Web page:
• The percentage of women aged 25-64 whose notes record that a cervical screening test had been performed in the preceding 5 years was 81%, consistent with the national average of 82%.
  • Appointments were available outside of school hours and the premises were suitable for children and babies.
  • We saw positive examples of joint working with midwives, health visitors and school nurses.
  • The practice hosted a midwifery clinic on one morning per week, and post-natal midwifery home visits.
  • The practice provided a room for mothers to breastfeed their children.

Older people


Updated 13 October 2016

The practice is rated as good for the care of older people.

  • The practice offered proactive, personalised care to meet the needs of the older people in its population.
  • Older patients with complex care needs or those at risk of hospital admissions had personalised care plans which were shared with local organisations to facilitate continuity of care.
  • The practice was responsive to the needs of older people, and offered home visits and urgent appointments for those with enhanced needs.
  • The practice offered a range of services to avoid unplanned hospital admissions for elderly patients, such as in-house collection of blood samples and complex leg ulcer management.
  • The practice referred patients to local community health improvement schemes.
  • Patients had access at the practice to drop-in clinics from outside agencies such as Cruse Bereavement Care.
  • The practice hosted a range of services such as retinal screening, and hearing aid and chiropody clinics, and provided a memory clinic.

Working age people (including those recently retired and students)


Updated 13 October 2016

The practice is rated as good for the care of working-age people (including those recently retired and students).

  • The needs of the working age population, those recently retired and students had been identified and the practice had adjusted the services it offered to ensure these were accessible, flexible and offered continuity of care.
  • The practice was proactive in offering online services as well as a full range of health promotion and screening that reflects the needs for this age group.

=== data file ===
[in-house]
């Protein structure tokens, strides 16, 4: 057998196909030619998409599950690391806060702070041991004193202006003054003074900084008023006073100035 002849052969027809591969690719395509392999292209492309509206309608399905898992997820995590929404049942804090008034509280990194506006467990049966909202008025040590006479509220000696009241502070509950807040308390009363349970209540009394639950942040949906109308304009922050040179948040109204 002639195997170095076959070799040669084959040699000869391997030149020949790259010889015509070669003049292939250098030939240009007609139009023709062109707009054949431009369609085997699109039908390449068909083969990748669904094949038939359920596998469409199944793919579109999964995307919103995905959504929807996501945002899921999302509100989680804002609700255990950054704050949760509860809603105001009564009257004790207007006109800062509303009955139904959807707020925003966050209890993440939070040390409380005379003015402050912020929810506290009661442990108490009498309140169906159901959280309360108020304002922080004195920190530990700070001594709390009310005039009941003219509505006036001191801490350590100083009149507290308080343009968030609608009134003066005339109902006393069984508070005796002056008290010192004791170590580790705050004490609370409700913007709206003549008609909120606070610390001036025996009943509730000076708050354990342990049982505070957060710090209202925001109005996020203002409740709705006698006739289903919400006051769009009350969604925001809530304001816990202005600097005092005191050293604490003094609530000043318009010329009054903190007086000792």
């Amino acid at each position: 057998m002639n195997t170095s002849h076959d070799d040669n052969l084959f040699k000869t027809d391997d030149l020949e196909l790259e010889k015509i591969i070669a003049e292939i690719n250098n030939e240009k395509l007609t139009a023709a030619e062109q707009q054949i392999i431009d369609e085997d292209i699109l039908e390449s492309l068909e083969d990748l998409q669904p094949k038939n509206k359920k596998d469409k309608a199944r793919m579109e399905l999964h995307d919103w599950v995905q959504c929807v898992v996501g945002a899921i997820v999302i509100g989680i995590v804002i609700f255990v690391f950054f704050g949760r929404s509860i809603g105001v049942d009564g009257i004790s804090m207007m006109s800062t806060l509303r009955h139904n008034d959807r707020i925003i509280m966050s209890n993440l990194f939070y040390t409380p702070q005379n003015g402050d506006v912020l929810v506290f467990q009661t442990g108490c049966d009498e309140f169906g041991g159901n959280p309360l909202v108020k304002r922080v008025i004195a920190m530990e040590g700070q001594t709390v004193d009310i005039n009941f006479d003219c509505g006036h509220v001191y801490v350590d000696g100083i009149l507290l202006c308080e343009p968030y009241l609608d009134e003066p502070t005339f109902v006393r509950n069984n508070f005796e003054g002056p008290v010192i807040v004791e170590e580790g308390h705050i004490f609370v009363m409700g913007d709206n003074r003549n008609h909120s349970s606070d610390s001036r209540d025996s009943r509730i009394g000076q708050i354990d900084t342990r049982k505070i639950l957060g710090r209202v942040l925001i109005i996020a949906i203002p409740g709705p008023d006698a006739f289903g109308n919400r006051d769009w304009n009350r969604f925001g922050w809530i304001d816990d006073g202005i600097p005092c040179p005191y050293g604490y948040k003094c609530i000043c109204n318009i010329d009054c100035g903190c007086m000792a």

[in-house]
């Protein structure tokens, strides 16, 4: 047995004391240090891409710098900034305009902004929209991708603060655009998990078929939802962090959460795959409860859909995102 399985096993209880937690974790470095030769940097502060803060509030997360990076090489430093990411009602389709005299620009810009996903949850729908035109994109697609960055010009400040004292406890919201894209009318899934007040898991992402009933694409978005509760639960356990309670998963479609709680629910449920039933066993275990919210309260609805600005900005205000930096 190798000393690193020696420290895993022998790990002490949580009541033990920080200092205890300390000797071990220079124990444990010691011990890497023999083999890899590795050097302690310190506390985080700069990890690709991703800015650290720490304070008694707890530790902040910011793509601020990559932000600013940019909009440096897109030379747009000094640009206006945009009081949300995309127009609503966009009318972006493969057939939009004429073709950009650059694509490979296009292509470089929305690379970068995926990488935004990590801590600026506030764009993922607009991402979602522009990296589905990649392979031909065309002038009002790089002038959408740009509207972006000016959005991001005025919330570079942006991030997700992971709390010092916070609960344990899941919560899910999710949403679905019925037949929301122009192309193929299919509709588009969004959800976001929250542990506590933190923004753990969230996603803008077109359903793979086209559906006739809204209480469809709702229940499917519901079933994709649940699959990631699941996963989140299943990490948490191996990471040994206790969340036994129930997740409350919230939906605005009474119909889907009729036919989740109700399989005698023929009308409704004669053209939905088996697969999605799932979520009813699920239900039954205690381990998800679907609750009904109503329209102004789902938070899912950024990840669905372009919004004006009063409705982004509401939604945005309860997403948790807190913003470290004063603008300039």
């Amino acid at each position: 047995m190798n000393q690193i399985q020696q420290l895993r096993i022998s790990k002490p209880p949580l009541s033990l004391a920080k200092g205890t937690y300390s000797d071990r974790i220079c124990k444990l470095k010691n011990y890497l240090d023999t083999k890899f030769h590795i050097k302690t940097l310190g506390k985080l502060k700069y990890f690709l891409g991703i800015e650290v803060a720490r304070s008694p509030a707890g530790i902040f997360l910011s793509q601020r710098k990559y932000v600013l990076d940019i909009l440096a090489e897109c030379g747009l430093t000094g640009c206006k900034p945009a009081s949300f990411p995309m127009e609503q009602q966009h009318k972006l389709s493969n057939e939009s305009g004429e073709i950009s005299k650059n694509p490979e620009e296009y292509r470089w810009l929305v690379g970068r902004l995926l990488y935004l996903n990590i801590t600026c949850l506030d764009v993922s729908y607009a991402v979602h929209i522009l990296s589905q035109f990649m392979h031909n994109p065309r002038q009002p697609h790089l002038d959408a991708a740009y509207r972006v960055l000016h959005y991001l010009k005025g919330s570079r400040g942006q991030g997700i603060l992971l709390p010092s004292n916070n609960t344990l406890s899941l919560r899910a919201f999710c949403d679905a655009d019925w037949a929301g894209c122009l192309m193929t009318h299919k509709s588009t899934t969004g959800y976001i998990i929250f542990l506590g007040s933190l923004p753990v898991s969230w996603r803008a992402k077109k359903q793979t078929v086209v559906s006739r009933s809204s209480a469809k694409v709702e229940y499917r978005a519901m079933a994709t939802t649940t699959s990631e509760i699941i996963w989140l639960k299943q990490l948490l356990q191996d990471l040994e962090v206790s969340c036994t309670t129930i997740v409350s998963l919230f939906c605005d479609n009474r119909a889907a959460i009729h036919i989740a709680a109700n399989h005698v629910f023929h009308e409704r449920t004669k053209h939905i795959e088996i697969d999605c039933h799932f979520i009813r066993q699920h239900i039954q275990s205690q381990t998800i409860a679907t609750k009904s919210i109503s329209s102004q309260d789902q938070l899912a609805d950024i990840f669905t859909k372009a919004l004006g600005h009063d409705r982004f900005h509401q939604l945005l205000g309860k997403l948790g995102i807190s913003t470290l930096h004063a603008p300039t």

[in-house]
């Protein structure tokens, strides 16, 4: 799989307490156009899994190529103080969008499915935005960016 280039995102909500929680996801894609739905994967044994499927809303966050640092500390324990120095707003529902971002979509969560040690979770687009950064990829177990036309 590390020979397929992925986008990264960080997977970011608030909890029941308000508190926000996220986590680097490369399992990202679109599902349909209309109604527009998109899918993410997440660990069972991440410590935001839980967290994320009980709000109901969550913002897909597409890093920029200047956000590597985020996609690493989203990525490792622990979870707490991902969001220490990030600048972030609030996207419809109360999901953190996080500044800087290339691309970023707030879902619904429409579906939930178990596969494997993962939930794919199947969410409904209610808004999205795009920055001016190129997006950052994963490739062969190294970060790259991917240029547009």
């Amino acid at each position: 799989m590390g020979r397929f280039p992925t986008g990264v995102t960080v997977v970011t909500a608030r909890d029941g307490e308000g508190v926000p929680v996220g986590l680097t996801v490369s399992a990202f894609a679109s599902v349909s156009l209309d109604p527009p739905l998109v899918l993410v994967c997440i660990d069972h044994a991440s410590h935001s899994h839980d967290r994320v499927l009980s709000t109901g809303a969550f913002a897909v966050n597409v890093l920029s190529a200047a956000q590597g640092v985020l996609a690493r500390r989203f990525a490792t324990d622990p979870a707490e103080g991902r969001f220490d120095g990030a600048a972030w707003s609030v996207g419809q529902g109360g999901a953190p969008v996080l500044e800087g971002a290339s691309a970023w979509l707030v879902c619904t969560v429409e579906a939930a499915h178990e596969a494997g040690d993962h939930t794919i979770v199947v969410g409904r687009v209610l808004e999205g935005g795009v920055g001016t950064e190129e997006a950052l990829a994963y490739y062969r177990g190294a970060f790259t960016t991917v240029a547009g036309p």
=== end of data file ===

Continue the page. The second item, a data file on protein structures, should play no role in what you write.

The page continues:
• Patients were able to order repeat prescriptions on-line.
  • The practice offered text reminders for appointments.
  • Patients were able to book and attend appointments throughout the day.
  • Telephone appointments were offered where appropriate, as an alternative to face-to-face consultations.
  • The practice offered extended opening hours on Monday and Wednesday.

People experiencing poor mental health (including people with dementia)


Updated 13 October 2016

The practice is rated as good for the care of people experiencing poor mental health (including people with dementia).

  • 74% of patients diagnosed with dementia had had their care reviewed in a face to face meeting in the last 12 months, which was below the clinical commissioning group (CCG) average of 86% and the national average of 84%.
  • The percentage of patients with schizophrenia, bipolar affective disorder and other psychoses whose level of alcohol consumption had been recorded over the course of a year was 94%, which was better than the national average of 90%.
  • The practice regularly worked with multi-disciplinary teams in the case management of people experiencing poor mental health, including those with dementia.
  • The practice carried out advance care planning for patients with dementia.
  • The practice had told patients experiencing poor mental health about how to access various support groups and voluntary organisations.
  • The practice had a system in place to follow up patients who had attended accident and emergency where they may have been experiencing poor mental health.
  • Staff had a good understanding of how to support patients with mental health needs and dementia.
  • Patients were referred to a nurse from a local mental health trust who is based at the practice for one day a week.

People whose circumstances may make them vulnerable


Updated 13 October 2016

The practice is rated as good for the care of people whose circumstances may make them vulnerable.

  • The practice held a register of patients living in vulnerable circumstances including those with a learning disability.
  • The practice offered longer appointments for patients with a learning disability.
  • The practice regularly worked with other health care professionals in the case management of vulnerable patients.
  • The practice informed vulnerable patients about how to access various support groups and voluntary organisations.
  • Staff knew how to recognise signs of abuse in vulnerable adults and children. Staff were aware of their responsibilities regarding information sharing, documentation of safeguarding concerns and how to contact relevant agencies in normal working hours and out of hours.
  • The practice was proactive in ensuring that vulnerable patients who did not attend their scheduled appointments were visited by the practice nurse, assessed and if necessary, booked for a same day appointment at the practice.
  • The practice hosted a skin camouflage service for patients who would like to camouflage scarring or a skin condition such as vitiligo.